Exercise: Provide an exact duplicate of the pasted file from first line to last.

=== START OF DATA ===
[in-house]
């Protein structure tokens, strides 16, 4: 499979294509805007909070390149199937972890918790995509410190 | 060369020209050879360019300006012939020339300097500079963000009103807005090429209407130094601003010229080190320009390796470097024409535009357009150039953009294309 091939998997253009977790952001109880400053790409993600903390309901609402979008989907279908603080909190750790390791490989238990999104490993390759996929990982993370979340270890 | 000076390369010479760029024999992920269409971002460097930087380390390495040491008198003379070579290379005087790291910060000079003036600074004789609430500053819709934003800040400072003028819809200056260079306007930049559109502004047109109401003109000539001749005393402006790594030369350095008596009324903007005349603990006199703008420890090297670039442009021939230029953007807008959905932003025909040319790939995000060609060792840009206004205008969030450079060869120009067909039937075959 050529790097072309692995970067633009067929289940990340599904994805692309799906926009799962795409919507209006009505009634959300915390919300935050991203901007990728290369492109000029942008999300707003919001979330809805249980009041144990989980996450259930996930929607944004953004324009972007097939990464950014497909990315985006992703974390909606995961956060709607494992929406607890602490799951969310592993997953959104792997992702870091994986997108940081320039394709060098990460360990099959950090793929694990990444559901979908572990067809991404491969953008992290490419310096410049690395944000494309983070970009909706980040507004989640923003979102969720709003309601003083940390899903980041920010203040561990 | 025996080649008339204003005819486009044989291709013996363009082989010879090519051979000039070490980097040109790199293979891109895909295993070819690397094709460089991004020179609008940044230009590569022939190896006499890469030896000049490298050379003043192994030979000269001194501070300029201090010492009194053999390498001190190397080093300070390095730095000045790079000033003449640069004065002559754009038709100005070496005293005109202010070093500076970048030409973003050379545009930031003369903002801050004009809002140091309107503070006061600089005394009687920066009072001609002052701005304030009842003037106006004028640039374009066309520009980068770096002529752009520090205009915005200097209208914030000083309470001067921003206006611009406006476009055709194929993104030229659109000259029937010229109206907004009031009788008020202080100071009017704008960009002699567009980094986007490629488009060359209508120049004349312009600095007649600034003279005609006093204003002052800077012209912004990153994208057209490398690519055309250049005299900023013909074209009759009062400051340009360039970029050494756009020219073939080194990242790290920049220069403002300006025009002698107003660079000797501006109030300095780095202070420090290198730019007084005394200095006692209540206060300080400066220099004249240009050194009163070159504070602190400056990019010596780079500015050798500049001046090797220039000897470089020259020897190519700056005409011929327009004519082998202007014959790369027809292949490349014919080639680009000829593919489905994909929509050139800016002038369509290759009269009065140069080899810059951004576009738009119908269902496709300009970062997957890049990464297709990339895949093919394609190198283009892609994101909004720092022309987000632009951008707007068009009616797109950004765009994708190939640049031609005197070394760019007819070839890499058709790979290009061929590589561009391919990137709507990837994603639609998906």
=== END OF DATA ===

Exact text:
[in-house]
């Protein structure tokens, strides 16, 4: 499979294509805007909070390149199937972890918790995509410190 | 060369020209050879360019300006012939020339300097500079963000009103807005090429209407130094601003010229080190320009390796470097024409535009357009150039953009294309 091939998997253009977790952001109880400053790409993600903390309901609402979008989907279908603080909190750790390791490989238990999104490993390759996929990982993370979340270890 | 000076390369010479760029024999992920269409971002460097930087380390390495040491008198003379070579290379005087790291910060000079003036600074004789609430500053819709934003800040400072003028819809200056260079306007930049559109502004047109109401003109000539001749005393402006790594030369350095008596009324903007005349603990006199703008420890090297670039442009021939230029953007807008959905932003025909040319790939995000060609060792840009206004205008969030450079060869120009067909039937075959 050529790097072309692995970067633009067929289940990340599904994805692309799906926009799962795409919507209006009505009634959300915390919300935050991203901007990728290369492109000029942008999300707003919001979330809805249980009041144990989980996450259930996930929607944004953004324009972007097939990464950014497909990315985006992703974390909606995961956060709607494992929406607890602490799951969310592993997953959104792997992702870091994986997108940081320039394709060098990460360990099959950090793929694990990444559901979908572990067809991404491969953008992290490419310096410049690395944000494309983070970009909706980040507004989640923003979102969720709003309601003083940390899903980041920010203040561990 | 025996080649008339204003005819486009044989291709013996363009082989010879090519051979000039070490980097040109790199293979891109895909295993070819690397094709460089991004020179609008940044230009590569022939190896006499890469030896000049490298050379003043192994030979000269001194501070300029201090010492009194053999390498001190190397080093300070390095730095000045790079000033003449640069004065002559754009038709100005070496005293005109202010070093500076970048030409973003050379545009930031003369903002801050004009809002140091309107503070006061600089005394009687920066009072001609002052701005304030009842003037106006004028640039374009066309520009980068770096002529752009520090205009915005200097209208914030000083309470001067921003206006611009406006476009055709194929993104030229659109000259029937010229109206907004009031009788008020202080100071009017704008960009002699567009980094986007490629488009060359209508120049004349312009600095007649600034003279005609006093204003002052800077012209912004990153994208057209490398690519055309250049005299900023013909074209009759009062400051340009360039970029050494756009020219073939080194990242790290920049220069403002300006025009002698107003660079000797501006109030300095780095202070420090290198730019007084005394200095006692209540206060300080400066220099004249240009050194009163070159504070602190400056990019010596780079500015050798500049001046090797220039000897470089020259020897190519700056005409011929327009004519082998202007014959790369027809292949490349014919080639680009000829593919489905994909929509050139800016002038369509290759009269009065140069080899810059951004576009738009119908269902496709300009970062997957890049990464297709990339895949093919394609190198283009892609994101909004720092022309987000632009951008707007068009009616797109950004765009994708190939640049031609005197070394760019007819070839890499058709790979290009061929590589561009391919990137709507990837994603639609998906």